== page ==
Source: Los Angeles Times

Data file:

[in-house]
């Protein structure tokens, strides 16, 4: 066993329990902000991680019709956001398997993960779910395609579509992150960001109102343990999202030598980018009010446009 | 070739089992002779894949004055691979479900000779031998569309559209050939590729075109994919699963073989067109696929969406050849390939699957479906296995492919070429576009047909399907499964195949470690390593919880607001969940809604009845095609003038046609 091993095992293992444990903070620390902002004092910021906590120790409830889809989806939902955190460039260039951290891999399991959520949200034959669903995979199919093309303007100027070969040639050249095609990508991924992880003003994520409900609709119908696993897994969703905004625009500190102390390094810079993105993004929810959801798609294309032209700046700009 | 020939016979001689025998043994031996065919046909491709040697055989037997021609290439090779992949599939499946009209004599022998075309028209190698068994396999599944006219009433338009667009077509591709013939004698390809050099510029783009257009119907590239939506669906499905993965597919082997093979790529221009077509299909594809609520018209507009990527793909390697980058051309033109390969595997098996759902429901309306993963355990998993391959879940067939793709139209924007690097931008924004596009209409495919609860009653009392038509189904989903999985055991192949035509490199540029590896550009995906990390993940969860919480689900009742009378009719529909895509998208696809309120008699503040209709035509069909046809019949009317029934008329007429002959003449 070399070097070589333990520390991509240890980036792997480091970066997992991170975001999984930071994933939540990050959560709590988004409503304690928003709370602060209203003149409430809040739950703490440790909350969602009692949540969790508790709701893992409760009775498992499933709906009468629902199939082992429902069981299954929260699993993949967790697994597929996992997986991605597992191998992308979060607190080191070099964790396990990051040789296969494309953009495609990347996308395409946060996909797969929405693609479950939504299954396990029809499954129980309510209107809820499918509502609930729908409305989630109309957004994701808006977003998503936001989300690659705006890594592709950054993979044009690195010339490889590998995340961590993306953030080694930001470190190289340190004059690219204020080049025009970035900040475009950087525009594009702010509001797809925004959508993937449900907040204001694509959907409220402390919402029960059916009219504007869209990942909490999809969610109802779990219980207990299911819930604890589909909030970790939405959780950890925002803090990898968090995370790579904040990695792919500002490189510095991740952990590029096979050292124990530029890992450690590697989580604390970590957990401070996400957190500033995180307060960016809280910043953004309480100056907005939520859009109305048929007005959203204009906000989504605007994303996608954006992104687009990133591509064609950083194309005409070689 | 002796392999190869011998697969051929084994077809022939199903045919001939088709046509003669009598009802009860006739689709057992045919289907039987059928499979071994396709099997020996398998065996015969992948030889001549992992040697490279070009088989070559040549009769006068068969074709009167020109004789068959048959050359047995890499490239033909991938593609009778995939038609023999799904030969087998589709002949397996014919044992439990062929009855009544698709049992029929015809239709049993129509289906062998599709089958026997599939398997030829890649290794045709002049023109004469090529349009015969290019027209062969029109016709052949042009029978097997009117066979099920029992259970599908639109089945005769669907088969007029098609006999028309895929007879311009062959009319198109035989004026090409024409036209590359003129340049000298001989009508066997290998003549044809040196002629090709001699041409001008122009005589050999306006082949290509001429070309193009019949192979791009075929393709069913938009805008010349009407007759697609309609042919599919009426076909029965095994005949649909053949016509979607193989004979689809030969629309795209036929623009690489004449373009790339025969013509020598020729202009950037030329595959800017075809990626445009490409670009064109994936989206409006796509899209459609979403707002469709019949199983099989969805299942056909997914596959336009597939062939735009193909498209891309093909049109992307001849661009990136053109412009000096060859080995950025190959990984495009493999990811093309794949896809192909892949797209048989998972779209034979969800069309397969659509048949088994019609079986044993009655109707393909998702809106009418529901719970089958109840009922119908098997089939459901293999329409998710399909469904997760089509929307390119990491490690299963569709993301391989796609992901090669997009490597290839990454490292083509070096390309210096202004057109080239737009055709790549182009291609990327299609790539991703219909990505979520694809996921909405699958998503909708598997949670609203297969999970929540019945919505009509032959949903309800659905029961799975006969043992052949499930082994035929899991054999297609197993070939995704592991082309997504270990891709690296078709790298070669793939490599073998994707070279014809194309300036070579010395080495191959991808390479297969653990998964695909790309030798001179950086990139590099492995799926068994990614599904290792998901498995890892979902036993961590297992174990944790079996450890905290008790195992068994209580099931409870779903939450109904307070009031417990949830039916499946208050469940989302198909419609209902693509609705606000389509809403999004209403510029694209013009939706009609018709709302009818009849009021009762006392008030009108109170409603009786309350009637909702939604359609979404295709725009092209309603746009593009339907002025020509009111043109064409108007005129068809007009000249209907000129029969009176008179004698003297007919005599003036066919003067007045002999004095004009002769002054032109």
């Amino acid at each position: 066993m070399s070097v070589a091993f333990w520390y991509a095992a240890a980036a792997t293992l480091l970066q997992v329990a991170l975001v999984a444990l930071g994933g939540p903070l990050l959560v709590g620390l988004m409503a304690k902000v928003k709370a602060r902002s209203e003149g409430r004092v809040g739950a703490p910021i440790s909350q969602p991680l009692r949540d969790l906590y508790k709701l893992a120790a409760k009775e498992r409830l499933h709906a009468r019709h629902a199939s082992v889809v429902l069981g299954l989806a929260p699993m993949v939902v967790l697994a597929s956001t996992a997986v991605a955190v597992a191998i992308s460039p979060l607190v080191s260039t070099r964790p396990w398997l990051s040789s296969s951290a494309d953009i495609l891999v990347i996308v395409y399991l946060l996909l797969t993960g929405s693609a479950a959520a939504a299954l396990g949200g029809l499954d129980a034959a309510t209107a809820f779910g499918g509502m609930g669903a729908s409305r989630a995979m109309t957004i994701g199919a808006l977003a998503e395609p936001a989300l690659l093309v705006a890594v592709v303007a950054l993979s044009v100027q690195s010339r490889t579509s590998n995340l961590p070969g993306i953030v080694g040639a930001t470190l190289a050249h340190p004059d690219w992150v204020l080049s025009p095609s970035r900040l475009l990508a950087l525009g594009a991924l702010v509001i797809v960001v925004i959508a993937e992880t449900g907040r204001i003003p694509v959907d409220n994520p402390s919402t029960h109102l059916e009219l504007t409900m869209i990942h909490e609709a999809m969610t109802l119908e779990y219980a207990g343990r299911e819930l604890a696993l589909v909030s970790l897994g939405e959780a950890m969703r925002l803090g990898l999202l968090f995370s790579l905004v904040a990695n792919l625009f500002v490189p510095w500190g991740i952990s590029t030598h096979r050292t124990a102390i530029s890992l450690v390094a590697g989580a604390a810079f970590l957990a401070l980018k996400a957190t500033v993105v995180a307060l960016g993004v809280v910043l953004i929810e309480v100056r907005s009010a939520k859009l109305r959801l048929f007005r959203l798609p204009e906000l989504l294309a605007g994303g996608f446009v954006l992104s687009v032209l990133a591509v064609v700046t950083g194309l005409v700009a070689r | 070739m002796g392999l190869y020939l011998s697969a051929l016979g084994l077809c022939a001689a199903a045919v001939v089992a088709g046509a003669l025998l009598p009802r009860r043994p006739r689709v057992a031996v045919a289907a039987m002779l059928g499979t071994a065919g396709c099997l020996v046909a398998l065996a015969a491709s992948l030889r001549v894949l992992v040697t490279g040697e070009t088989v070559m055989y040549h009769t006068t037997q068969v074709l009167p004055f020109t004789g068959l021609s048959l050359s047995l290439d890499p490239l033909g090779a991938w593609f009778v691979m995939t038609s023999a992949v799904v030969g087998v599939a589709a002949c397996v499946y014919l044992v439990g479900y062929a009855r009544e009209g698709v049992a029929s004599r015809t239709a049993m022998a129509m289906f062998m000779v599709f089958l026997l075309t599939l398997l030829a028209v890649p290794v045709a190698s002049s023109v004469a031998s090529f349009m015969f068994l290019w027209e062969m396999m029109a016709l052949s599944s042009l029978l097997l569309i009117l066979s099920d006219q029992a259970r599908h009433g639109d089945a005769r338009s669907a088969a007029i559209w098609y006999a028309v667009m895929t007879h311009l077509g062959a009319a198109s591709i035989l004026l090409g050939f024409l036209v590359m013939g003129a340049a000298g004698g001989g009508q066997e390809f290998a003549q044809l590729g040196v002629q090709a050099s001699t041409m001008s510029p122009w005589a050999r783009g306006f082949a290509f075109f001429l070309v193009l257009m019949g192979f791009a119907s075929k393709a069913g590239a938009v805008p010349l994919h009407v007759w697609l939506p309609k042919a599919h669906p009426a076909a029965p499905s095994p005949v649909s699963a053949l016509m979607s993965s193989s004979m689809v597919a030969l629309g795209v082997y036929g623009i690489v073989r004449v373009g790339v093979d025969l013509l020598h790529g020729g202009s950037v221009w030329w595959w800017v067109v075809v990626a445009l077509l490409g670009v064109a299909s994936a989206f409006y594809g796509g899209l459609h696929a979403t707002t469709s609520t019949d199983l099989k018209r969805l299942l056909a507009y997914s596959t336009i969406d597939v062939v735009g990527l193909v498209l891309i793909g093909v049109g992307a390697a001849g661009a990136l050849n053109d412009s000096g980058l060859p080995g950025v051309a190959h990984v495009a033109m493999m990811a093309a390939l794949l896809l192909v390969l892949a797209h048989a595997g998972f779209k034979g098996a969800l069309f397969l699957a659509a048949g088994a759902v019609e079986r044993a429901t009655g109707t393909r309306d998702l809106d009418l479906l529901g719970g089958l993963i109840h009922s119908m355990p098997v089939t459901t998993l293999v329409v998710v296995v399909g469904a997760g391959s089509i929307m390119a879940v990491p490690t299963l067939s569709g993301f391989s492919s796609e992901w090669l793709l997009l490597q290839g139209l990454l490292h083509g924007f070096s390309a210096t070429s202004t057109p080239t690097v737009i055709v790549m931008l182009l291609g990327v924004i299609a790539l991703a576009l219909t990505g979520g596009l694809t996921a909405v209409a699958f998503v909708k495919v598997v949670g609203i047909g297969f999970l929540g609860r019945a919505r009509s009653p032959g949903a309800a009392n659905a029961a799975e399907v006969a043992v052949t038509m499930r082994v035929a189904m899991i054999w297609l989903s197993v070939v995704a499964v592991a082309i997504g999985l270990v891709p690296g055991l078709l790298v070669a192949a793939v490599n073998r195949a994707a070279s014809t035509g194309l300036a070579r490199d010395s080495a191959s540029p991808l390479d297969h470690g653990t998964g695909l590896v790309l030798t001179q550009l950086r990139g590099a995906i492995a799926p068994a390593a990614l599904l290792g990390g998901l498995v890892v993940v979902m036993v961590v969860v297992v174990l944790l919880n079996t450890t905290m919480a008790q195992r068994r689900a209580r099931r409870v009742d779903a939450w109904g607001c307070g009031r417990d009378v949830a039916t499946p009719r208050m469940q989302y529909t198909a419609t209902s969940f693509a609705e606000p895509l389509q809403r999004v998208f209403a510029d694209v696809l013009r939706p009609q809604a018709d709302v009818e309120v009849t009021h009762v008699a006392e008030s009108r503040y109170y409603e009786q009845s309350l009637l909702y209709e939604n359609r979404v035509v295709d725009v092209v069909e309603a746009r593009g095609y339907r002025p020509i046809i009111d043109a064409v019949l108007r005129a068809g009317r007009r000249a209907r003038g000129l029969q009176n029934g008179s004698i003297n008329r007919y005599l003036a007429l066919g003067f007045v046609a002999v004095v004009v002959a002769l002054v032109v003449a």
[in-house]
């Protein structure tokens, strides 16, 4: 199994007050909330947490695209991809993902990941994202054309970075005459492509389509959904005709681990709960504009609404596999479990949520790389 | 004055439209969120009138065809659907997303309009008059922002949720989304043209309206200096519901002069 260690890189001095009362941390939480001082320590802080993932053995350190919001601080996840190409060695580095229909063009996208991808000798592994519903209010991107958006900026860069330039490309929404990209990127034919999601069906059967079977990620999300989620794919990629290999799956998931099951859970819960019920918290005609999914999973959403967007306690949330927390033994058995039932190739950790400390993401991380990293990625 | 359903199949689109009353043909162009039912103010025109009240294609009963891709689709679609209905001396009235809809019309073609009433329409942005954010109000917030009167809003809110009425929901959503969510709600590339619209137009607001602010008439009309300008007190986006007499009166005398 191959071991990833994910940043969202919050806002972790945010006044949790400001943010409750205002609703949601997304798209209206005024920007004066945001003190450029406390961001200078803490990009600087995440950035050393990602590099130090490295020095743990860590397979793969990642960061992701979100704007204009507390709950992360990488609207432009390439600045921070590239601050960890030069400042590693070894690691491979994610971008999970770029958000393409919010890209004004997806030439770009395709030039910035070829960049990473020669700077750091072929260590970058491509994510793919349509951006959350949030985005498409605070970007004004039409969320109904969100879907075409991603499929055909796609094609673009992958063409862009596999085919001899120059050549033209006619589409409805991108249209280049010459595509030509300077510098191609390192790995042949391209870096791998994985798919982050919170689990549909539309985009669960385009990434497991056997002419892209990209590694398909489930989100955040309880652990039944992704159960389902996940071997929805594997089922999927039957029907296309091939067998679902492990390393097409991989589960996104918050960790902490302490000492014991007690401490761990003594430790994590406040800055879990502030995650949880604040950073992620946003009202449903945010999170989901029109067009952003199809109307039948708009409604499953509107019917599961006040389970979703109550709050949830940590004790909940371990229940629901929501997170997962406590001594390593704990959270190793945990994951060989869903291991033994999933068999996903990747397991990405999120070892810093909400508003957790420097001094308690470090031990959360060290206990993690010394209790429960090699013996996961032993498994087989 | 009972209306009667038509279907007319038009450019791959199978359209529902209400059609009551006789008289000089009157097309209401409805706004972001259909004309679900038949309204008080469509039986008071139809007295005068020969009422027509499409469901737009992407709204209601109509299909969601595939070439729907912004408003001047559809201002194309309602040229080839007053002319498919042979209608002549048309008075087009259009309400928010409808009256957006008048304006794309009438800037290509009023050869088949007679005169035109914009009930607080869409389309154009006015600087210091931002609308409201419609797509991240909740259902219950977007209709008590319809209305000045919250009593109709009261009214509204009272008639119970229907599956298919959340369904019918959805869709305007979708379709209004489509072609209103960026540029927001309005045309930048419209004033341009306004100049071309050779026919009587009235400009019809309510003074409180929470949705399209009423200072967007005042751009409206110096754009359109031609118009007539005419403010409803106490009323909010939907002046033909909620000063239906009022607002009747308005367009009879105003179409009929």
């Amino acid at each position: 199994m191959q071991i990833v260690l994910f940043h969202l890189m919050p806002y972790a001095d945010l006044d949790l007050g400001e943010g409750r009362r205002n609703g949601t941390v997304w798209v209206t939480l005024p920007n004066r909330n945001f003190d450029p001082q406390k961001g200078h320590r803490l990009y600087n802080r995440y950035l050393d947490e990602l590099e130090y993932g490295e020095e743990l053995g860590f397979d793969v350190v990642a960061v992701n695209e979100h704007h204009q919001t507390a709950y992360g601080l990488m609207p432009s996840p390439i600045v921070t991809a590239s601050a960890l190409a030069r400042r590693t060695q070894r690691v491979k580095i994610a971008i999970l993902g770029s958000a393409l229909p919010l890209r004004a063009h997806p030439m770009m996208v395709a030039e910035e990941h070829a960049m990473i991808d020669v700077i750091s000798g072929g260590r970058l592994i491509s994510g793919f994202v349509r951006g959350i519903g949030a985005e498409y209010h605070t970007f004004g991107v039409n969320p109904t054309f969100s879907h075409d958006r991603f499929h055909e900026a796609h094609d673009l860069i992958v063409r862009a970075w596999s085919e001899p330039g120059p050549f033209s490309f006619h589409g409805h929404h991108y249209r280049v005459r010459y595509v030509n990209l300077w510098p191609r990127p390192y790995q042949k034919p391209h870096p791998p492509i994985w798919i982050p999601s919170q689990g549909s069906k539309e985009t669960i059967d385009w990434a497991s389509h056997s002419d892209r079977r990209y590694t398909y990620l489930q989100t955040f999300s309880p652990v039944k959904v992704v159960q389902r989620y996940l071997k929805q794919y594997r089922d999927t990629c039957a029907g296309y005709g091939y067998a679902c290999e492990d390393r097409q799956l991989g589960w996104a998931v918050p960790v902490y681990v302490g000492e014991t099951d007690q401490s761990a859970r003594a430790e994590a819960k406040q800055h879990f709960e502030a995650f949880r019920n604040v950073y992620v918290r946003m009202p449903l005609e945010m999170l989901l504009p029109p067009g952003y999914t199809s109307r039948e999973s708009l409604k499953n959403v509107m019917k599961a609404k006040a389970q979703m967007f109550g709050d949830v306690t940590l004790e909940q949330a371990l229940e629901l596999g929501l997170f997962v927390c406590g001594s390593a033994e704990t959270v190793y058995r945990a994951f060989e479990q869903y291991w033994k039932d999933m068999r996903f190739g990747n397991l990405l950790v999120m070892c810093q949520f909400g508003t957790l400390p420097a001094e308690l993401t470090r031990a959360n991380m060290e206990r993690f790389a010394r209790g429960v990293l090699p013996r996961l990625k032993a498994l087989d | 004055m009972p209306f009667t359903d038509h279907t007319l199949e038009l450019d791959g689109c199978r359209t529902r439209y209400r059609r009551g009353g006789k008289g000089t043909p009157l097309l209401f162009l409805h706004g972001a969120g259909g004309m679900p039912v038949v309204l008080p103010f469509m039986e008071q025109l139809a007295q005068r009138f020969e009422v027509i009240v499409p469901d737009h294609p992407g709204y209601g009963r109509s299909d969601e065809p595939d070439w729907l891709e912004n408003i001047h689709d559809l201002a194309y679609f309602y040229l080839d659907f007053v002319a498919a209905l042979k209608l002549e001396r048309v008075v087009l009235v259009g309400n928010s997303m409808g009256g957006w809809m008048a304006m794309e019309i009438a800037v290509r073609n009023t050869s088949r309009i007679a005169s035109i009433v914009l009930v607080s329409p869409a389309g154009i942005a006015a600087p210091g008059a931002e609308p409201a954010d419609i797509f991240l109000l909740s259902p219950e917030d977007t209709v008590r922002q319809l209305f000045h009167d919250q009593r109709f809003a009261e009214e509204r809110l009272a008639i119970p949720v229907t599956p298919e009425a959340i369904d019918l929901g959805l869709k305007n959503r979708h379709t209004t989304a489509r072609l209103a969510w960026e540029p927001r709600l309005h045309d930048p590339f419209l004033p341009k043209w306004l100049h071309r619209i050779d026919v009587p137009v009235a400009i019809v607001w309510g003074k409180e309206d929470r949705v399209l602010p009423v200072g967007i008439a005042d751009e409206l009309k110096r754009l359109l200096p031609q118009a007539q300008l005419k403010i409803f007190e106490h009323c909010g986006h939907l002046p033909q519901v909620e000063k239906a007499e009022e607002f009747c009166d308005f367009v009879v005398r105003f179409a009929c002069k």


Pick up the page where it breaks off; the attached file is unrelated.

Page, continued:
On January 16, 2002, the Los Angeles Times reported that "two Los Angeles officials Tuesday sought to reconsider a $30,000 fee waiver granted to the Nation of Islam for use of the Convention Center, following a challenge by the Anti-Defamation League... Under city policy, a waiver can be granted if the event is beneficial to the community... The event, called Saviors Day 2002, has an anti-gang focus, with workshops on community organizing, gang intervention and family relationships, said Tony Muhammad, western regional representative of the Nation of Islam. 'Gang violence is up in Los Angeles, and the Honorable Louis Farrakhan believes he can play a role in curtailing gang violence,' Muhammad said... ADL Interim Regional Director Aaron Levinson and league counsel Tamar Galatzan [wrote] in the letter to the council: 'The Anti-Defamation League fails to see how subsidizing Nation of Islam's unwavering record of racism and bigotry serves any public or educational purpose,'... The ADL letter alleges that Farrakhan 'has long expressed anti-Semitic, anti-white, anti-Catholic and homophobic rhetoric.' The ADL challenged the waiver on the grounds that it violates city policy prohibiting waivers for religious events that are not generally open to the public, and a policy that limits waivers to $2,500 per day... Councilwoman Jan Perry, who sponsored the waiver approved by the council last month, said the city has approved waivers for other religious groups that hold educational conferences... The anti-gang event will fill local hotels and bring $2.8 million to the local economy, Perry said... 'When you talk about freedom of expression, as a government we are not in the business of censoring others' comments whether we agree with them or not,' Perry said."